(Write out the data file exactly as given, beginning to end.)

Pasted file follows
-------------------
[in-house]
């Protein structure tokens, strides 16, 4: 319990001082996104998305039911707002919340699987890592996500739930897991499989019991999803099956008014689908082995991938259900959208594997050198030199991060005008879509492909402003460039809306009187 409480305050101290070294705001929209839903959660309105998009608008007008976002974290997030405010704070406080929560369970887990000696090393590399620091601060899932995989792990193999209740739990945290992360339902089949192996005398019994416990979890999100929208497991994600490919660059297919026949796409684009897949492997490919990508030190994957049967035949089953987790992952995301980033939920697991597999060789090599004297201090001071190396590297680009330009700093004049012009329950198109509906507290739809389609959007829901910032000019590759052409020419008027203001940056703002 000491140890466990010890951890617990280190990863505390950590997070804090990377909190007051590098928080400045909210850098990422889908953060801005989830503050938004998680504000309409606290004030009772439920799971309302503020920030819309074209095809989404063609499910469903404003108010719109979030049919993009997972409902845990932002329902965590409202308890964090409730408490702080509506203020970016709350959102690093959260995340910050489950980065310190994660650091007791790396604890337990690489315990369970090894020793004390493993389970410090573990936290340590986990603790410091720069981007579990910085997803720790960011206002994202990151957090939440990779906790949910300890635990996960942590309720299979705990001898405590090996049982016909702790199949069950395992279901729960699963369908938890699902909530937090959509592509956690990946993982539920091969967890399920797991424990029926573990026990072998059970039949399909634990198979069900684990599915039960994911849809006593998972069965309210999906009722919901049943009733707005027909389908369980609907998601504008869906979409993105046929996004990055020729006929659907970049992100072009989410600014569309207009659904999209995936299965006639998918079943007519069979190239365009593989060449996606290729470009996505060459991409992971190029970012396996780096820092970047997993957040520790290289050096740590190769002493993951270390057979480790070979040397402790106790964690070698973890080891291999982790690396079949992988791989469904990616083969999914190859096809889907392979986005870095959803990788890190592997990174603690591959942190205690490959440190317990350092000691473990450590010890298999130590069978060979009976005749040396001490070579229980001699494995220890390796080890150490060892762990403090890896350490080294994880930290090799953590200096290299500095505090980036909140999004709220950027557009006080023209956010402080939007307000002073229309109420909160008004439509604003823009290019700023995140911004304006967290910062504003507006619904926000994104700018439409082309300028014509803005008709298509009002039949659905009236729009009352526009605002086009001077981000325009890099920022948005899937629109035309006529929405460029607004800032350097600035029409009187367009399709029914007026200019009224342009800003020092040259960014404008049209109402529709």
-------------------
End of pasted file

[in-house]
């Protein structure tokens, strides 16, 4: 319990001082996104998305039911707002919340699987890592996500739930897991499989019991999803099956008014689908082995991938259900959208594997050198030199991060005008879509492909402003460039809306009187 409480305050101290070294705001929209839903959660309105998009608008007008976002974290997030405010704070406080929560369970887990000696090393590399620091601060899932995989792990193999209740739990945290992360339902089949192996005398019994416990979890999100929208497991994600490919660059297919026949796409684009897949492997490919990508030190994957049967035949089953987790992952995301980033939920697991597999060789090599004297201090001071190396590297680009330009700093004049012009329950198109509906507290739809389609959007829901910032000019590759052409020419008027203001940056703002 000491140890466990010890951890617990280190990863505390950590997070804090990377909190007051590098928080400045909210850098990422889908953060801005989830503050938004998680504000309409606290004030009772439920799971309302503020920030819309074209095809989404063609499910469903404003108010719109979030049919993009997972409902845990932002329902965590409202308890964090409730408490702080509506203020970016709350959102690093959260995340910050489950980065310190994660650091007791790396604890337990690489315990369970090894020793004390493993389970410090573990936290340590986990603790410091720069981007579990910085997803720790960011206002994202990151957090939440990779906790949910300890635990996960942590309720299979705990001898405590090996049982016909702790199949069950395992279901729960699963369908938890699902909530937090959509592509956690990946993982539920091969967890399920797991424990029926573990026990072998059970039949399909634990198979069900684990599915039960994911849809006593998972069965309210999906009722919901049943009733707005027909389908369980609907998601504008869906979409993105046929996004990055020729006929659907970049992100072009989410600014569309207009659904999209995936299965006639998918079943007519069979190239365009593989060449996606290729470009996505060459991409992971190029970012396996780096820092970047997993957040520790290289050096740590190769002493993951270390057979480790070979040397402790106790964690070698973890080891291999982790690396079949992988791989469904990616083969999914190859096809889907392979986005870095959803990788890190592997990174603690591959942190205690490959440190317990350092000691473990450590010890298999130590069978060979009976005749040396001490070579229980001699494995220890390796080890150490060892762990403090890896350490080294994880930290090799953590200096290299500095505090980036909140999004709220950027557009006080023209956010402080939007307000002073229309109420909160008004439509604003823009290019700023995140911004304006967290910062504003507006619904926000994104700018439409082309300028014509803005008709298509009002039949659905009236729009009352526009605002086009001077981000325009890099920022948005899937629109035309006529929405460029607004800032350097600035029409009187367009399709029914007026200019009224342009800003020092040259960014404008049209109402529709």